Kitsap gets video voters' guide

Even as budget cuts this year forced Kitsap County to discontinue producing the printed version of its voters’ pamphlet, a plan to replace the document with an electronic alternative was already being developed, according to Elections Supervisor Dolores Gilmore.

“We were already planning to use grant money to fund a video voters’ guide,” she said. “The budget cuts just helped it along.”

The new system, which will be accessed though the county’s Web site, will enable voters to view a sample ballot for all the races in which they are to vote.

Gilmore said discontinuing the printed guides will save approximately $44,000 a year -- a drop in the county’s budgetary bucket, but enough to fund one employee’s annual salary.

Ballot names will be hot-linked, and in addition to the customary written candidate statement, voters will be able to view a standardized video in which candidates will be able to voice their qualifications.

To pay for the program, the county received a $13,000 grant from the Department of Health and Human Services, and elections officials contracted with Democracy Live of Bellevue to administer the process.

The company, which is running similar programs in 10 Washington counties, is partnering with Olympic College to produce the video content.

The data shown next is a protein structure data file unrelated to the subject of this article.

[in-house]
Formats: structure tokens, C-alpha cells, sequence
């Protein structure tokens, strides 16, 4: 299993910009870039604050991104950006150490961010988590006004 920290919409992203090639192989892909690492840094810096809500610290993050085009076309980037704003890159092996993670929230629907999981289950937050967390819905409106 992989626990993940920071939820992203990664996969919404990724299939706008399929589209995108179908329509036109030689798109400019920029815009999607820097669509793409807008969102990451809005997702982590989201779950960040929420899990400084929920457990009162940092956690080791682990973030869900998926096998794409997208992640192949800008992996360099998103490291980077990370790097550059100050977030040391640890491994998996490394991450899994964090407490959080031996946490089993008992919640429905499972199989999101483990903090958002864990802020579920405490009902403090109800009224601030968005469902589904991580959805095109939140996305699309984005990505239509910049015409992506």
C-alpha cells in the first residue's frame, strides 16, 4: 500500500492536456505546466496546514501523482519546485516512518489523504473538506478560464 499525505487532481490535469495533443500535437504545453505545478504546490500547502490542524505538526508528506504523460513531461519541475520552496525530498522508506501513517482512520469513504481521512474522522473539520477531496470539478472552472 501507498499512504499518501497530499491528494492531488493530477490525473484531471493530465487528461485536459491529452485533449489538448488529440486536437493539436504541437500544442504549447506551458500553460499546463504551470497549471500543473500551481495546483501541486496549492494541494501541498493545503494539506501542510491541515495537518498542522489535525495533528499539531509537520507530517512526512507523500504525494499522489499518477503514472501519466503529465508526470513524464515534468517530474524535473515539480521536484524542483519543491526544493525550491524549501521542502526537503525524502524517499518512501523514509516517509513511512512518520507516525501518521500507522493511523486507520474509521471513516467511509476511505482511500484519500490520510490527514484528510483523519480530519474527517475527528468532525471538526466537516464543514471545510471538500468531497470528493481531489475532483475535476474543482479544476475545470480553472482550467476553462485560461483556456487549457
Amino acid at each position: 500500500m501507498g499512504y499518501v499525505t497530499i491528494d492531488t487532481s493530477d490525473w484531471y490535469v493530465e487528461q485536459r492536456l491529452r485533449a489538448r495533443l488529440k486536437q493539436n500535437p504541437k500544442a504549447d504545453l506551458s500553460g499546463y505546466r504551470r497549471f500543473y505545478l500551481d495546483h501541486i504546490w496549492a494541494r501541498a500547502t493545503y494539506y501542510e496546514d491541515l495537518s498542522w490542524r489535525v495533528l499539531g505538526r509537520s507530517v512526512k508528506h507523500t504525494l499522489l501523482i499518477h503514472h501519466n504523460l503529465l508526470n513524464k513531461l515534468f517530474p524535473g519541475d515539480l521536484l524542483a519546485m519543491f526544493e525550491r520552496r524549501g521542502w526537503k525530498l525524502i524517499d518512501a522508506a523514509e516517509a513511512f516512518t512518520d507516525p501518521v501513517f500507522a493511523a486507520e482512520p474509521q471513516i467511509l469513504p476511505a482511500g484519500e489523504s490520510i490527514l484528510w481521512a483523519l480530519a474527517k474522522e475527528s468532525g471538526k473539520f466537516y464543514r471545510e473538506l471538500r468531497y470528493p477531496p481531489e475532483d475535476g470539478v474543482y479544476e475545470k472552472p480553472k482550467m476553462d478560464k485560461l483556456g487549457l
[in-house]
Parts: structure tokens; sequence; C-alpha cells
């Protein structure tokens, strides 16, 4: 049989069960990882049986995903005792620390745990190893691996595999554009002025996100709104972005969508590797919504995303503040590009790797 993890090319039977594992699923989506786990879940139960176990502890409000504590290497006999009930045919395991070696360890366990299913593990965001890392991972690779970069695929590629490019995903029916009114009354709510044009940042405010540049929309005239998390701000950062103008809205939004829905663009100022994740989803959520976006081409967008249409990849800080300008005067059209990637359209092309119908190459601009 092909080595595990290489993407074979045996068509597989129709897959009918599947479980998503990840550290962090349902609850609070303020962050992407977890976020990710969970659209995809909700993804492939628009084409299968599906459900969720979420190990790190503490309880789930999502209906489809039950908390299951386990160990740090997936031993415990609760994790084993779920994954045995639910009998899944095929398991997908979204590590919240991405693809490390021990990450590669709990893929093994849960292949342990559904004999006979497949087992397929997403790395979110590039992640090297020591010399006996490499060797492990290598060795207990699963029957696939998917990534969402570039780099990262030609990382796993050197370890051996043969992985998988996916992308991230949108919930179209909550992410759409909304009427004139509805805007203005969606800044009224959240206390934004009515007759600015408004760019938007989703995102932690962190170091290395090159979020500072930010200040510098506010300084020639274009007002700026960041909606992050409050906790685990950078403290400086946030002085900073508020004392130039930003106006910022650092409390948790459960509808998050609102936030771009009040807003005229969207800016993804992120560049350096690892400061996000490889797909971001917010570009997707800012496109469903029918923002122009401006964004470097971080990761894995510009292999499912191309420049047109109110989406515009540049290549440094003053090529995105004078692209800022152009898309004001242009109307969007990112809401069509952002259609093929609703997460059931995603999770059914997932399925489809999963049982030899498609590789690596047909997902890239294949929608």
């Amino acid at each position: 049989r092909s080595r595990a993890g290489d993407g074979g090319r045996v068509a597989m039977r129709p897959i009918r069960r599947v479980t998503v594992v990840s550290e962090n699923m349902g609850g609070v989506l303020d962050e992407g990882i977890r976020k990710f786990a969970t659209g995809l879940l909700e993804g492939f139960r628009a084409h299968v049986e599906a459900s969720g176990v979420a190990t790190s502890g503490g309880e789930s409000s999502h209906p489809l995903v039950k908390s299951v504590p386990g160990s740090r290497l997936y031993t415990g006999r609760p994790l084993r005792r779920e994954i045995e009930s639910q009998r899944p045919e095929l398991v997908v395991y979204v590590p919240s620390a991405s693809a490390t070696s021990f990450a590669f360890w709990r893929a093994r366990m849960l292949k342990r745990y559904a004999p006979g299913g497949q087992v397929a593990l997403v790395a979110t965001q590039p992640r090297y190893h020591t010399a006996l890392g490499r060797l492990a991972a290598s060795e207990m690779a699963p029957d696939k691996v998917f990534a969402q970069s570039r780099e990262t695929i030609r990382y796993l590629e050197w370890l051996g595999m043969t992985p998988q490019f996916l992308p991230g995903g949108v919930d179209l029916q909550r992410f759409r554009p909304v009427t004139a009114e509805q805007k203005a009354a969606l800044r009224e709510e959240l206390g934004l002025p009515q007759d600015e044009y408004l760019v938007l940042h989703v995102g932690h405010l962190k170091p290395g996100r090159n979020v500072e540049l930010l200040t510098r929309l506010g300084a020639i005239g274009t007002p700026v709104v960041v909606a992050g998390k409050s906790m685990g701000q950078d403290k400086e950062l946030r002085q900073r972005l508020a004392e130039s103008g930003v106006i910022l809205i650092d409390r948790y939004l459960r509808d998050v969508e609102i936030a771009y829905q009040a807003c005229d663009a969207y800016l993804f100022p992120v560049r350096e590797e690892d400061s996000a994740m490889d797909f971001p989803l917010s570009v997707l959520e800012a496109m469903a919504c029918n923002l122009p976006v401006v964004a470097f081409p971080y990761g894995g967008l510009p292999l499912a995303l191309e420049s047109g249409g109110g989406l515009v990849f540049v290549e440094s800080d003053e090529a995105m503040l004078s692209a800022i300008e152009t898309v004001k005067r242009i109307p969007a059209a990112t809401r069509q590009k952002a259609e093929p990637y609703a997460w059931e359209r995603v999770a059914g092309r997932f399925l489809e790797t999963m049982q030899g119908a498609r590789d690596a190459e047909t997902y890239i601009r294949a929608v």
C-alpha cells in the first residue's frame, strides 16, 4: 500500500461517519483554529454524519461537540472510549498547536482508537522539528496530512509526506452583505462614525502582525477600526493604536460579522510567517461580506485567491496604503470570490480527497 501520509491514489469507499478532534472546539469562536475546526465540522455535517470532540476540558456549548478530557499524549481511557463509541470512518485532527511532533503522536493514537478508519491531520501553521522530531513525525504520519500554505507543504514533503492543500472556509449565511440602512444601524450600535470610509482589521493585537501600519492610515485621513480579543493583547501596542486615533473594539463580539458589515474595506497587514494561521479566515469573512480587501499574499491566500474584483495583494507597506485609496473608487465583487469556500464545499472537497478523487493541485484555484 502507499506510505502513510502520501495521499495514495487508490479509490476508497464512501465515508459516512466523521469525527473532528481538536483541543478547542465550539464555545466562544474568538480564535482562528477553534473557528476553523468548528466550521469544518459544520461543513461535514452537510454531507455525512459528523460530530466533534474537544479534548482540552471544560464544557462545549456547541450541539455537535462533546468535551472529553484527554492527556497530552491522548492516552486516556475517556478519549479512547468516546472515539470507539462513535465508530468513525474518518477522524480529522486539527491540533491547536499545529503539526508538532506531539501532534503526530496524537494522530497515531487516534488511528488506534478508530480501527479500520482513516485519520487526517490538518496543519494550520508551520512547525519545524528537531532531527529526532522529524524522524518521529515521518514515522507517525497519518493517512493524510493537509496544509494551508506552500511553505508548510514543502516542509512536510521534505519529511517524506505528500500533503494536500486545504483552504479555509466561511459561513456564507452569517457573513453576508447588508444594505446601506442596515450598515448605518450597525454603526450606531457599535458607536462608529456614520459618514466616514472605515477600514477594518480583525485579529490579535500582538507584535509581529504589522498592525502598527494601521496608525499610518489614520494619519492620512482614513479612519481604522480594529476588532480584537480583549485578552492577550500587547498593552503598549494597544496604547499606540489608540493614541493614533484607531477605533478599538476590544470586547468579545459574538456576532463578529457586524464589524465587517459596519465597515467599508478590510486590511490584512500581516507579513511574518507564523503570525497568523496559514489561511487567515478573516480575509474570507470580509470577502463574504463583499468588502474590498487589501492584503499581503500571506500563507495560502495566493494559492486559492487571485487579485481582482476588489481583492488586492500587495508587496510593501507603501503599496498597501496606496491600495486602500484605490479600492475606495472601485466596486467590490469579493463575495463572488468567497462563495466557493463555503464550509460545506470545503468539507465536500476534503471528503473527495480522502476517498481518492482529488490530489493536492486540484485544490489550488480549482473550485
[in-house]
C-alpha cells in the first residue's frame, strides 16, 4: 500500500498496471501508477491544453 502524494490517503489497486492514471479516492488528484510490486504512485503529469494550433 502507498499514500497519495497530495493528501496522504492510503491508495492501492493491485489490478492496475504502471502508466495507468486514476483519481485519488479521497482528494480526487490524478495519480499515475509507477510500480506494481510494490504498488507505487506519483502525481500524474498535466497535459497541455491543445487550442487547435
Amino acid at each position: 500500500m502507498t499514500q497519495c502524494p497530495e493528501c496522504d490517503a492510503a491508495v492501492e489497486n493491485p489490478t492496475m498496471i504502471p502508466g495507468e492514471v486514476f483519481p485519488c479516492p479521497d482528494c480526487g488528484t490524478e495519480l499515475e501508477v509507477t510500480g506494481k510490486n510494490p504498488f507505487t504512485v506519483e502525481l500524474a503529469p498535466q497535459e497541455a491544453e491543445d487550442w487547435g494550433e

The two-minute videos will be filmed in the OC studios, using consistent lighting and background.

Candidates can either use the OC facilities or decline to produce a video, but cannot provide their own footage. This is in order to ensure all presentations are of equal production quality.

With regard to content, candidates will be responding to predetermined questions, but their answers can follow any form as long as they do not exceed the two-minute time limit.

It was originally thought that candidates should be required to talk only about their own qualifications and prohibited from referring to their opponents, since the opponent wouldn't be present to offer a rebuttal.

But objections were raised by the committee overseeing the voter's guide that banning reference to opponents would give a competitive advantage to incumbent office-holders.

It was decided to put the question to Kitsap Prosecutor Russ Hauge, who will determine how stringent the answer guidelines can be.

Candidates will be charged $25 for each video to cover production expenses. They will have the freedom to just read their statement or say something more spontaneous.

“It will be up to the candidate,” said Democracy Live's Executive Director Bryan Finney. “They could just read their statement or say something that is more off the cuff about why they are running and what they intend to do.”

Finney said a video gives a more accurate impression of the candidate than a still picture or a written statement.

The impetus for the video voter guide has its roots in the disability rights movement. Voters can switch on subtitles, and the videos can increase the flow of information to those with hearing, sight or reading disabilities.

The new system will be in place for the Aug. 18 primary, even though no primaries will be held for races with less than three candidates.

City Council/Mayor races will occur in Bainbridge Island, Bremerton, and Poulsbo, and council races in Port Orchard.

Port of Bremerton Commissioner Cheryl Kincer's seat is also open.

Finney said he hopes it won’t be too long before ”every candidate on all levels, from Senator to city council, will have videos online.”

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